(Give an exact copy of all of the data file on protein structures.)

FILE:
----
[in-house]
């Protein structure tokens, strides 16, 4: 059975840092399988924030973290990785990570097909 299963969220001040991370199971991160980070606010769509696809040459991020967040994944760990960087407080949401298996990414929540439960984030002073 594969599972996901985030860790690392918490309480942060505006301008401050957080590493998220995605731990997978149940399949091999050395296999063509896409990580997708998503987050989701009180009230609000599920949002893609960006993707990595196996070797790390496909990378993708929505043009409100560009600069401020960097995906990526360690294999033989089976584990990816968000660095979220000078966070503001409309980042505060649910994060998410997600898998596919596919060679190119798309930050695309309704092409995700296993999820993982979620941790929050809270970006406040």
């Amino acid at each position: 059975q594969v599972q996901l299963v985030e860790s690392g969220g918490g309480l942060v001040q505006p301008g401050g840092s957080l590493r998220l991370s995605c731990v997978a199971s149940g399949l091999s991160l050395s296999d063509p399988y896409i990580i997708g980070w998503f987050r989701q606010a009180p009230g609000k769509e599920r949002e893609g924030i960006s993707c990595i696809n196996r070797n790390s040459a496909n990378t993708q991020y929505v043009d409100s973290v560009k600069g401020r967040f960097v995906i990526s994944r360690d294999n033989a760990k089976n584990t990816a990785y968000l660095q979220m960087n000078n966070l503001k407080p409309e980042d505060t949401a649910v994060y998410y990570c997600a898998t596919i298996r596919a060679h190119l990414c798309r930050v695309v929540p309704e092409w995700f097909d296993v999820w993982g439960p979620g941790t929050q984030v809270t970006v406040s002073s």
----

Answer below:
[in-house]
């Protein structure tokens, strides 16, 4: 059975840092399988924030973290990785990570097909 299963969220001040991370199971991160980070606010769509696809040459991020967040994944760990960087407080949401298996990414929540439960984030002073 594969599972996901985030860790690392918490309480942060505006301008401050957080590493998220995605731990997978149940399949091999050395296999063509896409990580997708998503987050989701009180009230609000599920949002893609960006993707990595196996070797790390496909990378993708929505043009409100560009600069401020960097995906990526360690294999033989089976584990990816968000660095979220000078966070503001409309980042505060649910994060998410997600898998596919596919060679190119798309930050695309309704092409995700296993999820993982979620941790929050809270970006406040």
């Amino acid at each position: 059975q594969v599972q996901l299963v985030e860790s690392g969220g918490g309480l942060v001040q505006p301008g401050g840092s957080l590493r998220l991370s995605c731990v997978a199971s149940g399949l091999s991160l050395s296999d063509p399988y896409i990580i997708g980070w998503f987050r989701q606010a009180p009230g609000k769509e599920r949002e893609g924030i960006s993707c990595i696809n196996r070797n790390s040459a496909n990378t993708q991020y929505v043009d409100s973290v560009k600069g401020r967040f960097v995906i990526s994944r360690d294999n033989a760990k089976n584990t990816a990785y968000l660095q979220m960087n000078n966070l503001k407080p409309e980042d505060t949401a649910v994060y998410y990570c997600a898998t596919i298996r596919a060679h190119l990414c798309r930050v695309v929540p309704e092409w995700f097909d296993v999820w993982g439960p979620g941790t929050q984030v809270t970006v406040s002073s």